24. ^ "Pacific Island Labourers Act 1901 (Cth)" (PDF). Documenting a Democracy. National Archives of Australia. 1901. Retrieved 2008-08-27.
  25. ^ Australian Institute of Criminology: Australia's Pacific Seasonal Worker Pilot Scheme: Managing vulnerabilities to exploitation
  26. ^ "Pacific guestworker scheme to start this year". Australian Broadcasting Corporation. 2008-08-17.
  27. ^ "Seasonal Worker Pilot Scheme is more proof of Australia's new Pacific focus" (Press release). The Hon Duncan Kerr SC MP; Parliamentary Secretary for Pacific Island Affairs. 2008-08-20.
  28. ^ Australian classification standards code Pacific islanders, Oceanians, South Sea islanders, and Australasians all with code 1000, i.e., identically. This coding can be broken down into the finer classification of 1,100 Australian Peoples; 1,200 New Zealand peoples; 1,300 Melanesian and Papuan; 1,400 Micronesian; 1,500 Polynesian. There is no specific coding therefore for "Pacific islander"."Australian Standard Classification of Cultural and Ethnic Groups (ASCCEG) - 2nd edition" (pdf - 136 pages). Australian Bureau of Statistics. 2005-07-07. Retrieved 2008-08-27.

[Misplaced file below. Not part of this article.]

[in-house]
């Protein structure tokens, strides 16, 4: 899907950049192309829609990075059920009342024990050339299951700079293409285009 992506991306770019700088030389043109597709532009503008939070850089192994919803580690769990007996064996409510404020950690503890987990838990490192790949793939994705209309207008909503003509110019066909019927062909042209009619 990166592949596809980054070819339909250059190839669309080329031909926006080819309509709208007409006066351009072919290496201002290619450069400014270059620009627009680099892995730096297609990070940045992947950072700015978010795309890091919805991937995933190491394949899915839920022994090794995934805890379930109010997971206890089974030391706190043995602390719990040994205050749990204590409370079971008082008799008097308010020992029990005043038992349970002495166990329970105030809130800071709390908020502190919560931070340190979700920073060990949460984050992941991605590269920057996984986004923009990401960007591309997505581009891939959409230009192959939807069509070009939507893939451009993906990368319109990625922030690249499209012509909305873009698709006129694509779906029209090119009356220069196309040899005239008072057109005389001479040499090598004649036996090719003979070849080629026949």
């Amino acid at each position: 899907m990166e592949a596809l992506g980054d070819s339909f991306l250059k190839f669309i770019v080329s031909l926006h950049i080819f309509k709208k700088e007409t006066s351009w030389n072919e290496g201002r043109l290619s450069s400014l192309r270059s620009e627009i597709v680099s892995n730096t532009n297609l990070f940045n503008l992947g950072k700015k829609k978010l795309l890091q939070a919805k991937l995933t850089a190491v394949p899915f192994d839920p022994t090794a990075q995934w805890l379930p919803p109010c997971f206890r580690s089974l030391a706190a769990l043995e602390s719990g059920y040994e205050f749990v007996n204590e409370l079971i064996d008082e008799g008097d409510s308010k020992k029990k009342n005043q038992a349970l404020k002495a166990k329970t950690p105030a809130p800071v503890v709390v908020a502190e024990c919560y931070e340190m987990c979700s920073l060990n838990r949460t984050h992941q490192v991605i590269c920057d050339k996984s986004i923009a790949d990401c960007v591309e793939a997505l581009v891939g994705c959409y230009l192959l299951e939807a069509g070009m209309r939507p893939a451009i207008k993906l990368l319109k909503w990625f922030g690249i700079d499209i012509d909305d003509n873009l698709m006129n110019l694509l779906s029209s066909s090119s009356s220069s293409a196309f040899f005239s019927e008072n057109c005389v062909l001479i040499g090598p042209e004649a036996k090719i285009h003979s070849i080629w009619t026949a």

29. ^ a b Crocombe, R. G. (1992). Pacific Neighbours: New Zealand's Relations with Other Pacific Islands : Aotearoa Me Nga Moutere O Te Moana Nui a Kiwa. University of the South Pacific. p. xxi. ISBN 978-982-02-0078-4.
  30. ^ a b "Pacific peoples ethnic group", 2013 Census. Statistics New Zealand. Accessed on 18 August 2017.
  31. ^ Smelt, and Lin, 1998
  32. ^ "Polyfest NCEA credits / Pasifika Education Plan / Home - Pasifika". Te Kete Ipurangi (TKI). Retrieved 18 August 2017.
  33. ^ "Thousands turn out for Pasifika Festival". Radio New Zealand. 25 March 2017. Retrieved 18 August 2017.
  34. ^ a b "Asian Americans and Pacific Islanders — a FAQ". NBC News. Retrieved 2021-05-10.
  35. ^ "Information on Race". United States Census Bureau. Archived from the original on April 3, 2013. Retrieved March 27, 2013.
  36. ^ a b "Archived copy" (PDF). Archived from the original (PDF) on 2021-05-20. Retrieved 2021-05-10.{{cite web}}: CS1 maint: archived copy as title (link)

Further reading

  • Lal, B., and K. Fortune, eds. 2000. "The Pacific Islands: An Encyclopedia." Honolulu, HI: University of Hawaii Press.
  • Okihiro, Gary Y. 2015. American History Unbound: Asians and Pacific Islanders. University of California Press..
  • Smelt, R., and Y. Lin. 1998. Cultures of the world: New Zealand. Tarrytown, NY: Marshall Cavendish Benchmark.
  • Thomas, Nicholas. 2010. Islanders: The Pacific in the Age of Empire. Yale University Press.ISBN 978-0-300-12438-5.
  • "Pacific Islanders in the NZEF." New Zealand History Online. Ministry for Culture and Heritage. 2019 March 26.